Goldman Sachs boss labels home-working an ‘aberration’ that should stop

David Solomon warns new recruits are missing out on benefits of office life

David Solomon, chief executive officer of Goldman Sachs & Co., speaks during a Bloomberg Television interview at the Milken Institute Global Conference in Beverly Hills, California, U.S., on Monday, April 29, 2019. The conference brings together leaders in business, government, technology, philanthropy, academia, and the media to discuss actionable and collaborative solutions to some of the most important questions of our time. Photographer: Patrick T. Fallon/Bloomberg via Getty Images
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Goldman Sachs boss David Solomon has described home working as an “aberration” that needs to end as soon as possible.

Less than 10 per cent of the investment bank’s 34,000 global staff are working in company offices - mirroring the shift to home-working across many companies since the pandemic swept around the world last year.

But Mr Solomon said the practice was not the “new normal” for Goldman Sachs as it did not suit the company’s work culture.

“That’s a temporary thing. I do think that for a business like ours, which is an innovative, collaborative apprenticeship culture, this is not ideal for us. And it’s not a new normal. It’s an aberration that we’re going to correct as soon as possible,” he told a Credit Suisse conference this week.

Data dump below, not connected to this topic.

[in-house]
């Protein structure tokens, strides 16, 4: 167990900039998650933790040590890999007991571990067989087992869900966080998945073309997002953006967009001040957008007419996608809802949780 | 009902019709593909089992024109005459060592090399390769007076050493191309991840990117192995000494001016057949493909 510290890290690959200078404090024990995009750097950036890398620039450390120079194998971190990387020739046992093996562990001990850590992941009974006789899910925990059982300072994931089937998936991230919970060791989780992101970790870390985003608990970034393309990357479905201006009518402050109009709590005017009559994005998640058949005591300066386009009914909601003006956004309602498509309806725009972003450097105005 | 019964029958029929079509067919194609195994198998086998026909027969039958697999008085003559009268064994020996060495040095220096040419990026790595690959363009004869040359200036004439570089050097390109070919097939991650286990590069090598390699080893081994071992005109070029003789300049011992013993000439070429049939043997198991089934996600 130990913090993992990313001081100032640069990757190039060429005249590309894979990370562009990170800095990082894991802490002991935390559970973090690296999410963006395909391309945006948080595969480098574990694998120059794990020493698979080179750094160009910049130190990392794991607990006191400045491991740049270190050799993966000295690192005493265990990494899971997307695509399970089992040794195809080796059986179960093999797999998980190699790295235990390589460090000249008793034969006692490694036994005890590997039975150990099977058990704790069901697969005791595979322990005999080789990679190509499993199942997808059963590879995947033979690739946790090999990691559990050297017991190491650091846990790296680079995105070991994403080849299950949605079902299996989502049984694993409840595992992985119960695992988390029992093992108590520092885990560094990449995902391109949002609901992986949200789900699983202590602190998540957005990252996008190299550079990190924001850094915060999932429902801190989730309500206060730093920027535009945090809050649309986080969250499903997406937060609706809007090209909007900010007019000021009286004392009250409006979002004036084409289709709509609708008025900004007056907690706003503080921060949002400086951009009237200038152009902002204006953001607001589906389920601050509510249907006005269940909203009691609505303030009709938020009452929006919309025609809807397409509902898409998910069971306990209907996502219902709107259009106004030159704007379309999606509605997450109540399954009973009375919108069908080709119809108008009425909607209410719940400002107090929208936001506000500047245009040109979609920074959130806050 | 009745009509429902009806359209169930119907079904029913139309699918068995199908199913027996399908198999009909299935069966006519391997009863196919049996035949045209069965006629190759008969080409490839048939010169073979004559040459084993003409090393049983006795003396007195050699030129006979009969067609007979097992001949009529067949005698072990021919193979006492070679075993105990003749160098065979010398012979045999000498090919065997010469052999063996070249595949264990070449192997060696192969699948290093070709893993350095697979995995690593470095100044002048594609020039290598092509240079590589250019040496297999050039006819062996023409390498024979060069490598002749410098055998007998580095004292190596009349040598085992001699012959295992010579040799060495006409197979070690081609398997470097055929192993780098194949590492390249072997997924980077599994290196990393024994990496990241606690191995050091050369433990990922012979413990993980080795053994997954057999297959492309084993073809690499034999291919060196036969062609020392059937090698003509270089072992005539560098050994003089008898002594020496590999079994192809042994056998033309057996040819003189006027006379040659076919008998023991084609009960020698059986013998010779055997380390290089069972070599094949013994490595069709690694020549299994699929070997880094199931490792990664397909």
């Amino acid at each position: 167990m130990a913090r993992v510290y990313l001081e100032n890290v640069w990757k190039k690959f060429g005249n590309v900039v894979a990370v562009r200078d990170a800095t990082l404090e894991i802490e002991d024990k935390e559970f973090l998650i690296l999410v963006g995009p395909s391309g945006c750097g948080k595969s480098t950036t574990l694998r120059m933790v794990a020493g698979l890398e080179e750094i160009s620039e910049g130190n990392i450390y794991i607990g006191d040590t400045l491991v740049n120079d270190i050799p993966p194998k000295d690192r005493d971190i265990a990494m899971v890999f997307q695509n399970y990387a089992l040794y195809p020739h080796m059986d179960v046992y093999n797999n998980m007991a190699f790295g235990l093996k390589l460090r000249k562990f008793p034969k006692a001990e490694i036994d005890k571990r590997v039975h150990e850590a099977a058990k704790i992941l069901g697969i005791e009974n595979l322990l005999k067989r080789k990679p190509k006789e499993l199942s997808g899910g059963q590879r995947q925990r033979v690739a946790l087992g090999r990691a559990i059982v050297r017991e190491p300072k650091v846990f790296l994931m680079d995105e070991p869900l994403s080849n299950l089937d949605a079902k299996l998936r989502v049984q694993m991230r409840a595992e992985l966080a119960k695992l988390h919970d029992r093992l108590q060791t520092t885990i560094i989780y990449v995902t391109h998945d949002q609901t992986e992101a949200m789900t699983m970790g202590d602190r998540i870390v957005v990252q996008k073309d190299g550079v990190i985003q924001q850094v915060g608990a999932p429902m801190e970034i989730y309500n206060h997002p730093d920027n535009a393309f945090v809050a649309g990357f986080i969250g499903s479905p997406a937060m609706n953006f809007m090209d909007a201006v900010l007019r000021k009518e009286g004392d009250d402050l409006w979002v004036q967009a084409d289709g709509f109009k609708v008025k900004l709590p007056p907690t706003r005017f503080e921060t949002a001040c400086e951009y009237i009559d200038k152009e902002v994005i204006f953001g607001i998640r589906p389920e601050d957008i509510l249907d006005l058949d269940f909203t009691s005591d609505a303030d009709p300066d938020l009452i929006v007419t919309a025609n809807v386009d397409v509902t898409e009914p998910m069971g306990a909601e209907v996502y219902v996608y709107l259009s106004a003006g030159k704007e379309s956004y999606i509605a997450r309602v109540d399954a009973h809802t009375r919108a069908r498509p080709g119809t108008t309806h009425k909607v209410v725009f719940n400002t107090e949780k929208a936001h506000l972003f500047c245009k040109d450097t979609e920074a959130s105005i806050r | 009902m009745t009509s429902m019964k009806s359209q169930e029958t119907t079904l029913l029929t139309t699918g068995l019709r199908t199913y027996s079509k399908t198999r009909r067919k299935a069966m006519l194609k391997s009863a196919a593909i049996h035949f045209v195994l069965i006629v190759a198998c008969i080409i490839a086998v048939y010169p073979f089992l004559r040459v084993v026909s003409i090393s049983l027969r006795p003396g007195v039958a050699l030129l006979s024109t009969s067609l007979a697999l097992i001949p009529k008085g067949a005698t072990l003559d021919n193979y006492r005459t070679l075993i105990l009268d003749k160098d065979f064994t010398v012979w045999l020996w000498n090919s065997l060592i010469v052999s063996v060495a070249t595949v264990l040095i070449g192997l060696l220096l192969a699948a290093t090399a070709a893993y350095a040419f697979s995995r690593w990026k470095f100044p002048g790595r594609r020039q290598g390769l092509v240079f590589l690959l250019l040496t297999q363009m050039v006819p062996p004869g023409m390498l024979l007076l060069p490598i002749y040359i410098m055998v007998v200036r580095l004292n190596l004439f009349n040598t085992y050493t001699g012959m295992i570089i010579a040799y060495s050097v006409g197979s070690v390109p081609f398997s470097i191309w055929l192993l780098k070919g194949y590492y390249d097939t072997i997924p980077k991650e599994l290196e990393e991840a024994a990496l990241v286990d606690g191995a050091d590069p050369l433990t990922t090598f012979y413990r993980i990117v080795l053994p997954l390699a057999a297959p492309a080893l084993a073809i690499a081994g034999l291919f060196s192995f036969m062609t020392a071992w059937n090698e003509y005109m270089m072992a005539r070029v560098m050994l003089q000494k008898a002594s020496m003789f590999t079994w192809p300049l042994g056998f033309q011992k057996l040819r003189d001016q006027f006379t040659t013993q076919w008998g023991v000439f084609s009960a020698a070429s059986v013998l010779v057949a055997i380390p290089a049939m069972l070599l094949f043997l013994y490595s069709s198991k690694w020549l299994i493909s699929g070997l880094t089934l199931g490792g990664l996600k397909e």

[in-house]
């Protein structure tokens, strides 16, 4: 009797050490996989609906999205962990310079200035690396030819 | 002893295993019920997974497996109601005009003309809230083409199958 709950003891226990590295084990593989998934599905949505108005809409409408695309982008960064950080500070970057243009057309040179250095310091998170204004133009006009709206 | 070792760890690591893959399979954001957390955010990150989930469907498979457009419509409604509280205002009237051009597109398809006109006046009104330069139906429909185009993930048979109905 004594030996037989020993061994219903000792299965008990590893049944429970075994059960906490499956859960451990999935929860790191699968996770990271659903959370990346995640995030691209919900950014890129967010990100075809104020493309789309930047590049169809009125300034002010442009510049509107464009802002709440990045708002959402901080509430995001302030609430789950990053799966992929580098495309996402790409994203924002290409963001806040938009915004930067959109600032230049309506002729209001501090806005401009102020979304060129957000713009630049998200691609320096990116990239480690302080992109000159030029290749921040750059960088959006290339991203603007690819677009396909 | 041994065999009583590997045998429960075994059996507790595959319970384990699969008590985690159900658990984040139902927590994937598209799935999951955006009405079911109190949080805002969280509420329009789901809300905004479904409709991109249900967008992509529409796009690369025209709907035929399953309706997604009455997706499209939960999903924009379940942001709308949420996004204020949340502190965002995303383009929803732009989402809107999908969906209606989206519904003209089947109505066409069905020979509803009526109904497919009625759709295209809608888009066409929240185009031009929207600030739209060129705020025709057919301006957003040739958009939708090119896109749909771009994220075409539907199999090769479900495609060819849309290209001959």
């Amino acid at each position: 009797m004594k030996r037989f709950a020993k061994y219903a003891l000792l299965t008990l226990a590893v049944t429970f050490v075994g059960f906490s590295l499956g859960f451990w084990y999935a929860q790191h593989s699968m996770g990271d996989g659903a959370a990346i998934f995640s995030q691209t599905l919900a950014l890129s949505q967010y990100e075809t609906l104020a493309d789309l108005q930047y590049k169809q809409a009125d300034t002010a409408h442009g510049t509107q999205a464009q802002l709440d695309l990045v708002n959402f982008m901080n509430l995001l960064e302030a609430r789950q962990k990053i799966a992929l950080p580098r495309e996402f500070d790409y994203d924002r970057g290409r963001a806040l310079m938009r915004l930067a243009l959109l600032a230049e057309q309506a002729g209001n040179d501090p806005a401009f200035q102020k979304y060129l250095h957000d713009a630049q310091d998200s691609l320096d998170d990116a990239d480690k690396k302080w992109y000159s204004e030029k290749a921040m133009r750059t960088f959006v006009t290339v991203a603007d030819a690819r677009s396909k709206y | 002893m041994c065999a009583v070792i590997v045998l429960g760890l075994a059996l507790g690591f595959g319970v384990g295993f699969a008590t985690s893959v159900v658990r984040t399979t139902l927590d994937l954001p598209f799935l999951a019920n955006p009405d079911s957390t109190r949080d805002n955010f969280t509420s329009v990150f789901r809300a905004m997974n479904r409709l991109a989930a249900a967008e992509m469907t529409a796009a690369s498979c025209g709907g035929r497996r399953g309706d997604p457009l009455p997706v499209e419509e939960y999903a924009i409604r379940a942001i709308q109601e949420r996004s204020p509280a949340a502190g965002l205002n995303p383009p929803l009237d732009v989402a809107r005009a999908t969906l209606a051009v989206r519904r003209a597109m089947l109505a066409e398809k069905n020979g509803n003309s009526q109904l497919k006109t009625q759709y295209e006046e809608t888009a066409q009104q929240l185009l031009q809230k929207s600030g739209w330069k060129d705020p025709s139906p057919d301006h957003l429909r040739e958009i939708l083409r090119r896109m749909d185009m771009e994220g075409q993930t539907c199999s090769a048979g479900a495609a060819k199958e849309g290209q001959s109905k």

Mr Soloman’s push contrasts with some other company heads, who have suggested home-working could become permanent after the worst of the Covid-19 crisis is over.

HSBC said this week that it would cut its office space by 40 per cent to encourage more home-working, while rival Lloyds announced it would slash its own office footprint by a fifth.

A recent poll by recruiter Robert Half found 89 per cent of companies expect employees to split their working hours between the home and office after the pandemic.

Mr Soloman said he was particularly worried about new recruits missing out on face-to-face support if home-working became permanent.

“I’m very focused on the fact that I don’t want another class of young people arriving at Goldman Sachs in the summer remotely … that aren’t getting more direct contact, direct apprenticeship, direct mentorship,” he said.

He acknowledged that the pandemic prompted the investment bank to adopt digital services more quickly but he did not expect many more long-term changes.

“I don’t think as we get out of the pandemic the overall operating mode of the way a business like ours operates will be vastly different,” he said.

Mr Soloman’s views on home-working are supported by others in the finance sector.

JP Morgan has previously raised concerns about a small drop in productivity on Mondays and Fridays, while Barclays boss Jes Staley said home-working was “getting old”.

“I look forward to us being able to welcome colleagues back into the office. That will certainly happen sometime this year,” he said.